Vaccinia-specific immunoglobulins may be administered to infected individuals. The only product currently available for treatment of complications of Orthopoxvirus infection is vaccinia immunoglobulin (VIG), which is an isotonic sterile solution of the immunoglobulin fraction of plasma from persons vaccinated with vaccinia virus. It is effective for treatment of eczema vaccinatum and certain cases of progressive vaccinia. However, VIG is contraindicated for the treatment of vaccinial keratitis. VIG is recommended for severe generalized vaccinia if the patient is extremely ill or has a serious underlying disease. VIG provides no benefit in the treatment of postvaccinal encephalitis and has no role in the treatment of smallpox. Current supplies of VIG are limited, and its use is reserved for treatment of vaccine complications with serious clinical manifestations. The recommended dosage of the currently available VIG is 0.6 ml/kg of body weight. VIG must be administered intramuscularly and is ideally administered as early as possible after the onset of symptoms. Because therapeutic doses of VIG might be substantial (e.g., 42 ml for a person weighing 70 kg), the product may be administered in divided doses over a 24- to 36-hour period. Doses can be repeated, usually at intervals of 2–3 days, until recovery begins (i.e., no new lesions appear). The CDC is currently the only source of VIG for civilians.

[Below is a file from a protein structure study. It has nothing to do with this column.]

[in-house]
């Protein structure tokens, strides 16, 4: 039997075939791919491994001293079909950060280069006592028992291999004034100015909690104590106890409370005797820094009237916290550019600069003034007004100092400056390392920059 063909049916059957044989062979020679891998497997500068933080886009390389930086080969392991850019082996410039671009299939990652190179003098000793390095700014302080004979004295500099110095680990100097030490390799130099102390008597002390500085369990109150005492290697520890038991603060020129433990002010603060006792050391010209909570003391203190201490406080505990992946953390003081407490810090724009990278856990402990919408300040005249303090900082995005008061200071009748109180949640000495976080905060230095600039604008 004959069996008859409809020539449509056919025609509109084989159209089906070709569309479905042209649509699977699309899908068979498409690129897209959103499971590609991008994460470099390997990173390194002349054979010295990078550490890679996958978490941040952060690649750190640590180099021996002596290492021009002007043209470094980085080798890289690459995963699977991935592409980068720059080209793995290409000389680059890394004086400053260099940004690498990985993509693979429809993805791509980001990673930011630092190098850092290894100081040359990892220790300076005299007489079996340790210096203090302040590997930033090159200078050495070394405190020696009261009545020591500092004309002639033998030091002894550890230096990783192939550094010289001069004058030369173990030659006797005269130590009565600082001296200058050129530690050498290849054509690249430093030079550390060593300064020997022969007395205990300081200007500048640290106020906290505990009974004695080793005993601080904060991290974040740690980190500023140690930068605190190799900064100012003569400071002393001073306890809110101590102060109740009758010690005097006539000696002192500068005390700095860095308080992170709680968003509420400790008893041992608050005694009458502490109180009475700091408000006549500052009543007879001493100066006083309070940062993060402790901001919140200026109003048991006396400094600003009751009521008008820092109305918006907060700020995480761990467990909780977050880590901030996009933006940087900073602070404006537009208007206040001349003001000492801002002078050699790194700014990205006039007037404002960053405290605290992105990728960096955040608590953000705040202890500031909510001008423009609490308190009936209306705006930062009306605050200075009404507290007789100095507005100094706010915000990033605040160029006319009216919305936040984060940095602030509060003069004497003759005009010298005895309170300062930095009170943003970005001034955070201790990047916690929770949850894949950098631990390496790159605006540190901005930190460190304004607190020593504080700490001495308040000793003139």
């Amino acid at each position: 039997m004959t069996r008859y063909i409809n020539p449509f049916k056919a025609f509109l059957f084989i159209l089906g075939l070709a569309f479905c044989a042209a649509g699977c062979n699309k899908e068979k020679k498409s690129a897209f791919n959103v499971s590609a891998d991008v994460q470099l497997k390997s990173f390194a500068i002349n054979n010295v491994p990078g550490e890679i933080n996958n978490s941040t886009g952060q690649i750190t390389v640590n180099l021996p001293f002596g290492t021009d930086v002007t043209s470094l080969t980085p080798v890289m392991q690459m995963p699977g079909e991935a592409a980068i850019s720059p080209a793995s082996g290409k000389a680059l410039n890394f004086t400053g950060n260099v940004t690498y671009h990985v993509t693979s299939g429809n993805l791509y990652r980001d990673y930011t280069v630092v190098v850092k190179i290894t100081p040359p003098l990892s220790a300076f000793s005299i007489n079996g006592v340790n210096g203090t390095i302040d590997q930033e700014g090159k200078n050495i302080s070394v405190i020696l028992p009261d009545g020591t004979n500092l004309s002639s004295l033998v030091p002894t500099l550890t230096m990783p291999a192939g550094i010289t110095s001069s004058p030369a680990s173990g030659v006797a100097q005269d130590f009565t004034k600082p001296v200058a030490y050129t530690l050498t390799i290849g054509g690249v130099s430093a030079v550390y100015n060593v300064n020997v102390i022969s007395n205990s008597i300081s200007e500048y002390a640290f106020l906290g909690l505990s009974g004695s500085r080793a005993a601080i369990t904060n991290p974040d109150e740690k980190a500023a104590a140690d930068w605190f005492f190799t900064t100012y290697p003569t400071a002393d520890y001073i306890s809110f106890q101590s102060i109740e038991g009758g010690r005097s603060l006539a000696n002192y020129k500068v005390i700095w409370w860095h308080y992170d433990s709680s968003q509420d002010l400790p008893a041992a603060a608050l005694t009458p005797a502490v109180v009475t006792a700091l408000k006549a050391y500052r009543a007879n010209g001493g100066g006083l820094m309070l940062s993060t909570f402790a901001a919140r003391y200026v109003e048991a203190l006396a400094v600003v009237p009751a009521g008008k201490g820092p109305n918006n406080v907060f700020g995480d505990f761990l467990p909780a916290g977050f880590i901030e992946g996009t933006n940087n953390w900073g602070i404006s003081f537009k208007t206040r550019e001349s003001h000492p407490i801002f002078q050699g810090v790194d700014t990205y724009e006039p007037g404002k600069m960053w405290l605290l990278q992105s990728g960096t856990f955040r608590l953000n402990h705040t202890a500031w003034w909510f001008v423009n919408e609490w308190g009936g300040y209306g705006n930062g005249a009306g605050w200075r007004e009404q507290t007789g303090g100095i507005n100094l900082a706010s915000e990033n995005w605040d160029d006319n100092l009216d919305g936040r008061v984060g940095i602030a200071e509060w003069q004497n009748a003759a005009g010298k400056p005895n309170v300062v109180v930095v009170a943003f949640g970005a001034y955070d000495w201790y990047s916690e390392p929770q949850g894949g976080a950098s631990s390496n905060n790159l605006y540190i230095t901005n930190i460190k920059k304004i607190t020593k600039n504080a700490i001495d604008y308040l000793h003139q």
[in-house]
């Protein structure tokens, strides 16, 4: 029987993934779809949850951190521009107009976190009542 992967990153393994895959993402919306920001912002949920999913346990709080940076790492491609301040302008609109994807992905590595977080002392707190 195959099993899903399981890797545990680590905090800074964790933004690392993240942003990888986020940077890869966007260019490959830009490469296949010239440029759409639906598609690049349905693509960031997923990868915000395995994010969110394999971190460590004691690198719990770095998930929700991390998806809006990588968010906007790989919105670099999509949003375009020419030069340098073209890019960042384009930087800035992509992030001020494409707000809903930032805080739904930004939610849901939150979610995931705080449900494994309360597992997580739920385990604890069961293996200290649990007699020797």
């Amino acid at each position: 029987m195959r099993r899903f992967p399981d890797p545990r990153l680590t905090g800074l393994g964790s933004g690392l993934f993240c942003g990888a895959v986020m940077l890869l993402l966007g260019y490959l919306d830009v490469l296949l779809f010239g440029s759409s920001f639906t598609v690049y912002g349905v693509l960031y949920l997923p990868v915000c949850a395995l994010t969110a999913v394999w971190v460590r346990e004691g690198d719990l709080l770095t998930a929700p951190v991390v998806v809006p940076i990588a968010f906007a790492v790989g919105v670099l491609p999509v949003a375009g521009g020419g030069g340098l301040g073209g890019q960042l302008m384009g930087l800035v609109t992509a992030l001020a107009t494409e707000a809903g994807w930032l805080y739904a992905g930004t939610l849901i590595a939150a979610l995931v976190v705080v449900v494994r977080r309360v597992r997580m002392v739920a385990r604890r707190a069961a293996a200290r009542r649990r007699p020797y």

The Food and Drug Administration has not approved the use of any antiviral compound for the treatment of Orthopoxvirus infections, including vaccinia virus and smallpox. However, certain antiviral compounds such as tecovirimat (ST-246) have been reported to be 100% active against vaccinia virus or other Orthopoxviruses in vitro and among test animals. Tecovirimat has been granted orphan drug status by the FDA and is currently under study to determine its safety and effectiveness in humans.